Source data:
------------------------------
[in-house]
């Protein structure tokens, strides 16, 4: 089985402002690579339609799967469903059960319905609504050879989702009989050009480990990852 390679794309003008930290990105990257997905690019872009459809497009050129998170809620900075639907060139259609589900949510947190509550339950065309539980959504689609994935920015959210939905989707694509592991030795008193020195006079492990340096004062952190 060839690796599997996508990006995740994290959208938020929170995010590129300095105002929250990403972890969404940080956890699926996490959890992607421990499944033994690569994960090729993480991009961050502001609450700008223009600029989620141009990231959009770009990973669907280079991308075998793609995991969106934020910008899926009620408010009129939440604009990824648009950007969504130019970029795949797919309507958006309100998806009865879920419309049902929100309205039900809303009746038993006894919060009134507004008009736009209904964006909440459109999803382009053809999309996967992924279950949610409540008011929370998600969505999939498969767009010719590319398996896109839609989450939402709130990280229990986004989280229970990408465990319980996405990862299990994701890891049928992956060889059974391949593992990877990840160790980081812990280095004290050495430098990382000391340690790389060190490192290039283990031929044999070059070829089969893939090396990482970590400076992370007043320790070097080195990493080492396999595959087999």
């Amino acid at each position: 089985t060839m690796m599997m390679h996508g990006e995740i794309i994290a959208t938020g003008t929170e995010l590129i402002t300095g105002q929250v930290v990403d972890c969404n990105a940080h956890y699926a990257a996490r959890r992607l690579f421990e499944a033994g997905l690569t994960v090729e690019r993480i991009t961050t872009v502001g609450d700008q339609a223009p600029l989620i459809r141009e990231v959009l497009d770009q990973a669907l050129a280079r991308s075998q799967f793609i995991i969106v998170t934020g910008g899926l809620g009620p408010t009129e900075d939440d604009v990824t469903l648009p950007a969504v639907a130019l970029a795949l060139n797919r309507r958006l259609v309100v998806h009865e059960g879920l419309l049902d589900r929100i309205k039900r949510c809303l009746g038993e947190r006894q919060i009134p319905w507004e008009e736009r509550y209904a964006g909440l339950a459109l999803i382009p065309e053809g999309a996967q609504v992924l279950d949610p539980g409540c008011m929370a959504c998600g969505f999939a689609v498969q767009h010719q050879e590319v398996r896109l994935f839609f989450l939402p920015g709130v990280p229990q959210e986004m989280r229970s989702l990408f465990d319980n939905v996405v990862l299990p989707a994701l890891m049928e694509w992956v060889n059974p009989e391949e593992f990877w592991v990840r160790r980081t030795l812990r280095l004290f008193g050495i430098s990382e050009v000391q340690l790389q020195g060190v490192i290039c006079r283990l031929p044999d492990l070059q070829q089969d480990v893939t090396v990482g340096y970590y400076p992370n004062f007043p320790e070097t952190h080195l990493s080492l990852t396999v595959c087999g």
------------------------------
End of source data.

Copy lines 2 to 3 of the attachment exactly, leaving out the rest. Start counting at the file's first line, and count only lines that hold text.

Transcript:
């Protein structure tokens, strides 16, 4: 089985402002690579339609799967469903059960319905609504050879989702009989050009480990990852 390679794309003008930290990105990257997905690019872009459809497009050129998170809620900075639907060139259609589900949510947190509550339950065309539980959504689609994935920015959210939905989707694509592991030795008193020195006079492990340096004062952190 060839690796599997996508990006995740994290959208938020929170995010590129300095105002929250990403972890969404940080956890699926996490959890992607421990499944033994690569994960090729993480991009961050502001609450700008223009600029989620141009990231959009770009990973669907280079991308075998793609995991969106934020910008899926009620408010009129939440604009990824648009950007969504130019970029795949797919309507958006309100998806009865879920419309049902929100309205039900809303009746038993006894919060009134507004008009736009209904964006909440459109999803382009053809999309996967992924279950949610409540008011929370998600969505999939498969767009010719590319398996896109839609989450939402709130990280229990986004989280229970990408465990319980996405990862299990994701890891049928992956060889059974391949593992990877990840160790980081812990280095004290050495430098990382000391340690790389060190490192290039283990031929044999070059070829089969893939090396990482970590400076992370007043320790070097080195990493080492396999595959087999």
């Amino acid at each position: 089985t060839m690796m599997m390679h996508g990006e995740i794309i994290a959208t938020g003008t929170e995010l590129i402002t300095g105002q929250v930290v990403d972890c969404n990105a940080h956890y699926a990257a996490r959890r992607l690579f421990e499944a033994g997905l690569t994960v090729e690019r993480i991009t961050t872009v502001g609450d700008q339609a223009p600029l989620i459809r141009e990231v959009l497009d770009q990973a669907l050129a280079r991308s075998q799967f793609i995991i969106v998170t934020g910008g899926l809620g009620p408010t009129e900075d939440d604009v990824t469903l648009p950007a969504v639907a130019l970029a795949l060139n797919r309507r958006l259609v309100v998806h009865e059960g879920l419309l049902d589900r929100i309205k039900r949510c809303l009746g038993e947190r006894q919060i009134p319905w507004e008009e736009r509550y209904a964006g909440l339950a459109l999803i382009p065309e053809g999309a996967q609504v992924l279950d949610p539980g409540c008011m929370a959504c998600g969505f999939a689609v498969q767009h010719q050879e590319v398996r896109l994935f839609f989450l939402p920015g709130v990280p229990q959210e986004m989280r229970s989702l990408f465990d319980n939905v996405v990862l299990p989707a994701l890891m049928e694509w992956v060889n059974p009989e391949e593992f990877w592991v990840r160790r980081t030795l812990r280095l004290f008193g050495i430098s990382e050009v000391q340690l790389q020195g060190v490192i290039c006079r283990l031929p044999d492990l070059q070829q089969d480990v893939t090396v990482g340096y970590y400076p992370n004062f007043p320790e070097t952190h080195l990493s080492l990852t396999v595959c087999g």